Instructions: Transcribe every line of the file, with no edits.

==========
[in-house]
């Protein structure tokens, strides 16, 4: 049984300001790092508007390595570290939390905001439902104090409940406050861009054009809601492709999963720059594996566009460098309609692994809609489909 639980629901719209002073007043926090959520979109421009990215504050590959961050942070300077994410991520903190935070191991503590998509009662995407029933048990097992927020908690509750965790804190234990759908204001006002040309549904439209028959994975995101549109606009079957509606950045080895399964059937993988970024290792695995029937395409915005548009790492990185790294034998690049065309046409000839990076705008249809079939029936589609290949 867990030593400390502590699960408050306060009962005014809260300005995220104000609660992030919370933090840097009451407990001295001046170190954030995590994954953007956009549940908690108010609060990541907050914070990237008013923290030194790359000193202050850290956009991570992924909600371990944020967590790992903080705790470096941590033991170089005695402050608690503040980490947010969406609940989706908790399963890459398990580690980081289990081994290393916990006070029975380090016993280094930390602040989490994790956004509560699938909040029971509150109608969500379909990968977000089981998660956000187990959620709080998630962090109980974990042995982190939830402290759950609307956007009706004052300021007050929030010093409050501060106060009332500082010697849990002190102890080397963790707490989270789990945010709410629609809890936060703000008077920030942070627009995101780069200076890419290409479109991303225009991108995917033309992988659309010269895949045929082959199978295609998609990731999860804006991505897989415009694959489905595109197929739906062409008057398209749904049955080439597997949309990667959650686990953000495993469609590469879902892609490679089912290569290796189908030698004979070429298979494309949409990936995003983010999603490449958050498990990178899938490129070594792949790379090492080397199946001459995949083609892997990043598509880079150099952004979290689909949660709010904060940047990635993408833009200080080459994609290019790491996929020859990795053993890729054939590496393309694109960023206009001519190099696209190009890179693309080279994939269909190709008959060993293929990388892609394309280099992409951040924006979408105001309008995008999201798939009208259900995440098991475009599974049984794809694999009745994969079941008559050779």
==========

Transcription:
[in-house]
């Protein structure tokens, strides 16, 4: 049984300001790092508007390595570290939390905001439902104090409940406050861009054009809601492709999963720059594996566009460098309609692994809609489909 639980629901719209002073007043926090959520979109421009990215504050590959961050942070300077994410991520903190935070191991503590998509009662995407029933048990097992927020908690509750965790804190234990759908204001006002040309549904439209028959994975995101549109606009079957509606950045080895399964059937993988970024290792695995029937395409915005548009790492990185790294034998690049065309046409000839990076705008249809079939029936589609290949 867990030593400390502590699960408050306060009962005014809260300005995220104000609660992030919370933090840097009451407990001295001046170190954030995590994954953007956009549940908690108010609060990541907050914070990237008013923290030194790359000193202050850290956009991570992924909600371990944020967590790992903080705790470096941590033991170089005695402050608690503040980490947010969406609940989706908790399963890459398990580690980081289990081994290393916990006070029975380090016993280094930390602040989490994790956004509560699938909040029971509150109608969500379909990968977000089981998660956000187990959620709080998630962090109980974990042995982190939830402290759950609307956007009706004052300021007050929030010093409050501060106060009332500082010697849990002190102890080397963790707490989270789990945010709410629609809890936060703000008077920030942070627009995101780069200076890419290409479109991303225009991108995917033309992988659309010269895949045929082959199978295609998609990731999860804006991505897989415009694959489905595109197929739906062409008057398209749904049955080439597997949309990667959650686990953000495993469609590469879902892609490679089912290569290796189908030698004979070429298979494309949409990936995003983010999603490449958050498990990178899938490129070594792949790379090492080397199946001459995949083609892997990043598509880079150099952004979290689909949660709010904060940047990635993408833009200080080459994609290019790491996929020859990795053993890729054939590496393309694109960023206009001519190099696209190009890179693309080279994939269909190709008959060993293929990388892609394309280099992409951040924006979408105001309008995008999201798939009208259900995440098991475009599974049984794809694999009745994969079941008559050779």